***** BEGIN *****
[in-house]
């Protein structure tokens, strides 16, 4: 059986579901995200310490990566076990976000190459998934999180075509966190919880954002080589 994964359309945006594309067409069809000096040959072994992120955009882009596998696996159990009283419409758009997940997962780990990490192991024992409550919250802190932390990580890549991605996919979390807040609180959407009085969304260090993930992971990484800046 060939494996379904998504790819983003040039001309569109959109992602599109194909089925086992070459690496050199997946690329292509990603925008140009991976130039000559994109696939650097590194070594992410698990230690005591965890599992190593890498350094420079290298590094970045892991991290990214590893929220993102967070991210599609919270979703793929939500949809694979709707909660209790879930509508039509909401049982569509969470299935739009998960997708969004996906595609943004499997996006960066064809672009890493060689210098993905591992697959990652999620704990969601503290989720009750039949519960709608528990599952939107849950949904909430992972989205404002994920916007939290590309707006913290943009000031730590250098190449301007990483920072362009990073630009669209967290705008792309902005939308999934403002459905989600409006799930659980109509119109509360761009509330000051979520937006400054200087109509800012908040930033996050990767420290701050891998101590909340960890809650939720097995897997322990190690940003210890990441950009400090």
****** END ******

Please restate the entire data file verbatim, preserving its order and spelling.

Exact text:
[in-house]
């Protein structure tokens, strides 16, 4: 059986579901995200310490990566076990976000190459998934999180075509966190919880954002080589 994964359309945006594309067409069809000096040959072994992120955009882009596998696996159990009283419409758009997940997962780990990490192991024992409550919250802190932390990580890549991605996919979390807040609180959407009085969304260090993930992971990484800046 060939494996379904998504790819983003040039001309569109959109992602599109194909089925086992070459690496050199997946690329292509990603925008140009991976130039000559994109696939650097590194070594992410698990230690005591965890599992190593890498350094420079290298590094970045892991991290990214590893929220993102967070991210599609919270979703793929939500949809694979709707909660209790879930509508039509909401049982569509969470299935739009998960997708969004996906595609943004499997996006960066064809672009890493060689210098993905591992697959990652999620704990969601503290989720009750039949519960709608528990599952939107849950949904909430992972989205404002994920916007939290590309707006913290943009000031730590250098190449301007990483920072362009990073630009669209967290705008792309902005939308999934403002459905989600409006799930659980109509119109509360761009509330000051979520937006400054200087109509800012908040930033996050990767420290701050891998101590909340960890809650939720097995897997322990190690940003210890990441950009400090």